Stover takes the basic story presented in the movie and does it right. For me, this novel is the canon version of how things went down with Anakin’s fall. He writes the story that we all wanted to see on the big screen. Stover shows how the Jedi Council and Palpatine were playing Anakin back and forth. He shows the internal struggle within Anakin, so when the moment of his fall does come it makes all the sense in the world. He makes the Emperor the serious threat that he should be. By far, my favorite scene in the book is the showdown in Palpatine’s office between Palpatine and the three Jedi Masters. It. Is. Perfect. Where it was lame and actually made me laugh out loud in the movie, in this novel it is everything that scene should have been. The unabridged audiobook makes a great story even better, as Johnathan Davis voices the characters beautifully. Every Star Wars fan should, at the very least, read this book.
Dark Lord is the unofficial sequel to Stover’s novelization, and while it isn’t as good a read, it is still one of the better Star Wars books on the shelf. Luceno picks up weeks after ROTS left off, and we get to watch as Anakin grows into the Vader we all know from the original trilogy. Again, this is a novel that Star Wars fans should check out.
The Clone Wars
While it started out admittedly a little rocky, the Clone Wars grew into something extremely good. Every season had at least one dud (or overly kiddie) storyline, but the rest tended to range from great to holy-crap-that-was-awesome! This was especially true in the last three seasons. I was very sad to see Clone Wars go, but holy crap did it go out on a high note. I am very excited to see what they do with Rebels, which has a lot of the same creative minds behind it and is set between Episodes III and IV. Speaking of which…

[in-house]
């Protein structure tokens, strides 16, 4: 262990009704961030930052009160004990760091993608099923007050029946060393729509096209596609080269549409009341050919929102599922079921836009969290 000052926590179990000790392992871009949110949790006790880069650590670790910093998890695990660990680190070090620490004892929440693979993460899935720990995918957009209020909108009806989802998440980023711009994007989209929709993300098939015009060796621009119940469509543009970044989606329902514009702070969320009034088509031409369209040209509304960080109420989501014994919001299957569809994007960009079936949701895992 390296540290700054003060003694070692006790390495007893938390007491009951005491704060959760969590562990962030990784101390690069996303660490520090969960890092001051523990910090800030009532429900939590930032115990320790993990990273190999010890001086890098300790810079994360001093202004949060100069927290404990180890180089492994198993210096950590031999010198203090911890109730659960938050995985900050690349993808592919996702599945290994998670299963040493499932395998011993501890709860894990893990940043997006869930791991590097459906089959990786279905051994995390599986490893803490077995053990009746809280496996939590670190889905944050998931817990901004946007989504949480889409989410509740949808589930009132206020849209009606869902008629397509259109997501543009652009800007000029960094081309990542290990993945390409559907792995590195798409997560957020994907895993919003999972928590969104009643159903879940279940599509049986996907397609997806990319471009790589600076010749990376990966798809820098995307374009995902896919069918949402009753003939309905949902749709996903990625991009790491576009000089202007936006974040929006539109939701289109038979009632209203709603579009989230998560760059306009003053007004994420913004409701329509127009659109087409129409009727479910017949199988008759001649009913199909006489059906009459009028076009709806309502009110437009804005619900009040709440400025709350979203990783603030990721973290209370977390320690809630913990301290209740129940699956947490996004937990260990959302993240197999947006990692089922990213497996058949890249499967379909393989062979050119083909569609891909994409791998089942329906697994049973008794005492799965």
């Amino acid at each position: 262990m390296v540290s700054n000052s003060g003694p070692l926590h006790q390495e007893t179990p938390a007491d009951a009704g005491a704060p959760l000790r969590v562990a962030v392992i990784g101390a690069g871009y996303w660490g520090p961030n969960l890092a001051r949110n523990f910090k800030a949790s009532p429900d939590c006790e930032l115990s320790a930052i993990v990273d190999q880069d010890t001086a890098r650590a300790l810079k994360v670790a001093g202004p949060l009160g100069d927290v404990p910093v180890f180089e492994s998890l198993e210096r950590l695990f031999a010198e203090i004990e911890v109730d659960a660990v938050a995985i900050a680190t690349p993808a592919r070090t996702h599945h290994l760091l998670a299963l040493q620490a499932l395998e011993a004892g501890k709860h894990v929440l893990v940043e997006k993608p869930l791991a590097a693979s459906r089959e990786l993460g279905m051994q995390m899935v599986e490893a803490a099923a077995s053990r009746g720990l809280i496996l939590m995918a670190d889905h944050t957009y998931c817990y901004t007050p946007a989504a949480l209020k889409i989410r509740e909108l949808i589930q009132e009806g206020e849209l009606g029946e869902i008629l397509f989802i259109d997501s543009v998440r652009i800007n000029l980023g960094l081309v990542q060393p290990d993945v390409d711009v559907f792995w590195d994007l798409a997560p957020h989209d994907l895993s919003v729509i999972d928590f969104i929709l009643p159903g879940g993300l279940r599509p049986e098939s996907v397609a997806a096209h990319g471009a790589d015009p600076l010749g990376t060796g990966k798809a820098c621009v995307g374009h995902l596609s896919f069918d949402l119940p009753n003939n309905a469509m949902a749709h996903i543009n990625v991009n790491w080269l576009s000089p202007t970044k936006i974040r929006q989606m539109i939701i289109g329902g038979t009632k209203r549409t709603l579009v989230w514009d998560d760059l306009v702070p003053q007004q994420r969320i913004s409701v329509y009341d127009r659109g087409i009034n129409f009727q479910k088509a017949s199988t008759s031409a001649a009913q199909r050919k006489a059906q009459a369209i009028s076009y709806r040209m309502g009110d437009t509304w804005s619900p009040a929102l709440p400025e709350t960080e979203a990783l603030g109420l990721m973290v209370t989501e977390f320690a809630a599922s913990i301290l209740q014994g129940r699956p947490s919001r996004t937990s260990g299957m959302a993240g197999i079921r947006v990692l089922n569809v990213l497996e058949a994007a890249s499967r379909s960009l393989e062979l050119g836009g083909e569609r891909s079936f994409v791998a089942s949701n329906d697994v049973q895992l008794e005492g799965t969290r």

The Force Unleashed
It wasn’t a perfect game, and the sequel was a rushed mess (but cool gameplay mechanics. A lightsaber that actually works like a lightsaber!), but I loved the story behind The Force Unleashed, and it still stands as one of my favorite Star Wars games (behind the KOTOR, Jedi Knight, and X-Wing/Tie games). I’ve lost track of how many times I’ve played through the game. I own the comic, the novelization, and the audiobook as well (which, admittedly, weren’t as good at telling the story as the game). I’m really hoping that Rebels will feature Starkiller, because it was just a great concept and he is really one of my favorite Star Wars characters. Plus, I have a total man-crush on Sam Witwer, and I’m secure enough in my masculinity/sexuality to admit that.
As an uber-fan of Star Wars I was really let down by the end product that we got from the Prequels, but I can’t say that I wish they hadn’t happened. They opened up the universe I love and provided some really quality entertainment that I can go back to and enjoy again and again. That’s not to say that I don’t wish the movies themselves had been done better, or that I don’t hope fervently that the movies we get in the future will be of the same, if not better, quality as the original trilogy. I do. But we have to make the best with what we’re given, and in this case, what we’ve been given can be pretty great if you know where to look.
J.R. Broadwater is the author of the non-fiction book Down with the Thickness: Viewing the World From a Fat Guy’s Perspective, the sci-fi detective novel You Only Die Twice, the fantasy novel The Chosen: Rebirthing Part 1-, and the superhero tale Just Super, all available now in digital and paperback formats. Sample chapters and more information about these books can be found here. Check back each Saturday for a new chapter in the ongoing serial Moving On!